Anne’s Cradle: The Life and Works of Hanako Muraoka, Japanese Translator of Anne of Green Gables is now available.

The name Hanako Muraoka is revered in Japan. Her Japanese translation of L. M. Montgomery’s beloved children’s classic Anne of Green Gables, Akage no An (Redhaired Anne) was the catalyst for the book’s massive and enduring popularity in Japan, a book that has remained on the Japanese curriculum for half a century.

Now the bestselling biography of Hanako Muraoka written by her granddaughter, Eri Muraoka, is available in English. 

Born into an impoverished family of tea merchants in rural Japan at the end of the nineteenth century, Hanako Muraoka’s fortunes change when she was offered a place at a girls’ school in Tokyo founded by the Methodist Church of Canada. Nurtured by the Canadian missionaries who taught her, she fell in love with English poetry and literature. This love of the written word developed into a passion for writing and translating children’s literature that sustained Hanako through devastating personal tragedies and the turmoil of the twentieth century.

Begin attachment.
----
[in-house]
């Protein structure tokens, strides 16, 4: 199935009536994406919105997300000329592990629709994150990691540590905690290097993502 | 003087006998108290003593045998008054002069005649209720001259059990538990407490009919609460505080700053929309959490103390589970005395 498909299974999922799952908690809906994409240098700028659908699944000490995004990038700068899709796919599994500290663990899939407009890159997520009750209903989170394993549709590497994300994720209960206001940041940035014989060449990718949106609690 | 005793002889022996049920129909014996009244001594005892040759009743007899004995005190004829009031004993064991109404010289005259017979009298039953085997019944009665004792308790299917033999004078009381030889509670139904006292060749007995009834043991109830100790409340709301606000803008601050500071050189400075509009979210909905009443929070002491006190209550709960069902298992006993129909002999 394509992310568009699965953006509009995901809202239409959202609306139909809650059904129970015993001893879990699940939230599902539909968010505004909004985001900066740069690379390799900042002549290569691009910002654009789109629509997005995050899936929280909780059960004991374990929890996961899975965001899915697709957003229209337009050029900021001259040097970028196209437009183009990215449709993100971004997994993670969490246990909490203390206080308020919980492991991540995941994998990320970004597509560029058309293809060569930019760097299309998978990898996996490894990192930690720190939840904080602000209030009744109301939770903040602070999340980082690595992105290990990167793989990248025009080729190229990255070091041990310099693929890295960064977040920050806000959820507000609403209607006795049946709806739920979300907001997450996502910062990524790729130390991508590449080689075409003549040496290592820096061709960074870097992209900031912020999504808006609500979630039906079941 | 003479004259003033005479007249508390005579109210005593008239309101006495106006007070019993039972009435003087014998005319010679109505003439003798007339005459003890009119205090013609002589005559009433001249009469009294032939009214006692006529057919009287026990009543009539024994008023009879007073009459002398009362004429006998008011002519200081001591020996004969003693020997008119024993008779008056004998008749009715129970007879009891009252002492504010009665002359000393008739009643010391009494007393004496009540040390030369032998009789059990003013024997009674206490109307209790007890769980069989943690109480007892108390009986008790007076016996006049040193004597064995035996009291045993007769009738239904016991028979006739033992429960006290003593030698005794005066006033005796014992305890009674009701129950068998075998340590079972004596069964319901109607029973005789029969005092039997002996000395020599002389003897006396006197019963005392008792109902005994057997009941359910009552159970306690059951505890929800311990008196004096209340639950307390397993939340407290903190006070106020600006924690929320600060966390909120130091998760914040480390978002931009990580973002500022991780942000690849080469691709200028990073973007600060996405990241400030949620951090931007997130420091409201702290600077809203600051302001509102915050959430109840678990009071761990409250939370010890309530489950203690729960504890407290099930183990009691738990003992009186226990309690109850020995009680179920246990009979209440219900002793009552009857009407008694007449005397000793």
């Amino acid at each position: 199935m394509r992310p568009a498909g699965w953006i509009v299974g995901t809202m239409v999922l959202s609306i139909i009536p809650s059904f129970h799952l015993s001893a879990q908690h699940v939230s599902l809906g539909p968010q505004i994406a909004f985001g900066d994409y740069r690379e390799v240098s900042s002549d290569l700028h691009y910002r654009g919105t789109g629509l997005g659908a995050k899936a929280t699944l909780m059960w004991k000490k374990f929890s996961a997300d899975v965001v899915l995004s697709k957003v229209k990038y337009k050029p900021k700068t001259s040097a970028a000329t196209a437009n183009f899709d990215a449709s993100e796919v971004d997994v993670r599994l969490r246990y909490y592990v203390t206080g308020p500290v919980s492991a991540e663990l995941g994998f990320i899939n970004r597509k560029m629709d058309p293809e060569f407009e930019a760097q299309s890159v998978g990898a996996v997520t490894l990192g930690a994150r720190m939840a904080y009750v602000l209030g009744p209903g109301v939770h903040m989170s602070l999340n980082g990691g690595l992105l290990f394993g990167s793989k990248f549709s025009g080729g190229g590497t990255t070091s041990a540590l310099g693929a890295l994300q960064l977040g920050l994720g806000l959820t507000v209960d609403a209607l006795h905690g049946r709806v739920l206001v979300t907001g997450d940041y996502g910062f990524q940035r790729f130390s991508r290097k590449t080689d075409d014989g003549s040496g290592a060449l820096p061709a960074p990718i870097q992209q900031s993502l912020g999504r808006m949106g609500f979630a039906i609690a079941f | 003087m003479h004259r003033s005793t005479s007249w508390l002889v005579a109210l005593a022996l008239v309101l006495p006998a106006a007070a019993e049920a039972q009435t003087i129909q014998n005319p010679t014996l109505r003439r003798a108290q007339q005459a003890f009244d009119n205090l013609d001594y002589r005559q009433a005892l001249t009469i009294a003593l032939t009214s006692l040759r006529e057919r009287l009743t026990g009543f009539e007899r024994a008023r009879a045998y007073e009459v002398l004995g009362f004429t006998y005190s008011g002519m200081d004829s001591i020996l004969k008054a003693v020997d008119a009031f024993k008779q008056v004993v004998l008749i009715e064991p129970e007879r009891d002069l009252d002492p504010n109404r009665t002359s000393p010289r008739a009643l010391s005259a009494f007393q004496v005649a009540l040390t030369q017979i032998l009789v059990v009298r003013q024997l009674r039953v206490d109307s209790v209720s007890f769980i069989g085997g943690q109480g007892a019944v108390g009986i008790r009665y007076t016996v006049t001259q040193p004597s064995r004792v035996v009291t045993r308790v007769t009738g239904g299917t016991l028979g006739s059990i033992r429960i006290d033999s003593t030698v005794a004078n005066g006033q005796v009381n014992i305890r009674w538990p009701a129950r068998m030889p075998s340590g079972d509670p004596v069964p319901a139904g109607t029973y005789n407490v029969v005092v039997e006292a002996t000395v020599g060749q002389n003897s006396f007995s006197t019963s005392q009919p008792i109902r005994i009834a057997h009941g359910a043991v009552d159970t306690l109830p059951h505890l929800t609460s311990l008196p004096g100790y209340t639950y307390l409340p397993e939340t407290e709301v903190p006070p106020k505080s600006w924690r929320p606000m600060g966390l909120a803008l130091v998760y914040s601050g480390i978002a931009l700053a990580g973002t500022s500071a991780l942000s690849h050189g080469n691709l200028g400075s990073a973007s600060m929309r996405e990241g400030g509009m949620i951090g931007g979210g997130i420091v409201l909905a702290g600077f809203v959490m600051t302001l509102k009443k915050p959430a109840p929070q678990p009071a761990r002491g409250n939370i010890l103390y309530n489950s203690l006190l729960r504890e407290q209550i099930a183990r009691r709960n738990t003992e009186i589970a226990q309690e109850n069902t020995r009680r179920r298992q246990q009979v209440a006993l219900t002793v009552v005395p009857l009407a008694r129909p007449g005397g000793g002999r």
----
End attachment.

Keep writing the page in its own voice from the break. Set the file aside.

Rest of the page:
In 1941, after Japan attacked Pearl Harbor, Hanako resigned from reading children’s news over the radio—for which she was known and loved throughout Japan as “Radio Auntie.” However, it is said she found solace in a gift received from a Canadian friend: a copy of L. M. Montgomery’s Anne of Green Gables.

Amidst the wail of air-raid sirens, she began to translate her copy into Japanese, even though she risked imprisonment and even death if caught. Although Hanako completed the majority of the work by the end of the war, it was only much later that a publisher decided to take a chance on a Canadian author previously unknown in Japan, unwittingly launching a cross-cultural literary legacy that continues to this day.

Anne’s Cradle tells the complex and captivating story of a woman who risked her freedom and devoted her life to bringing quality children’s literature during a period of tumultuous change in Japan. 

Although, Hanako never set foot on P.E.I. before she died in 1968, through the gift of her translations, generations of Japanese readers have fallen in love with a plucky redhead from Prince Edward Island.

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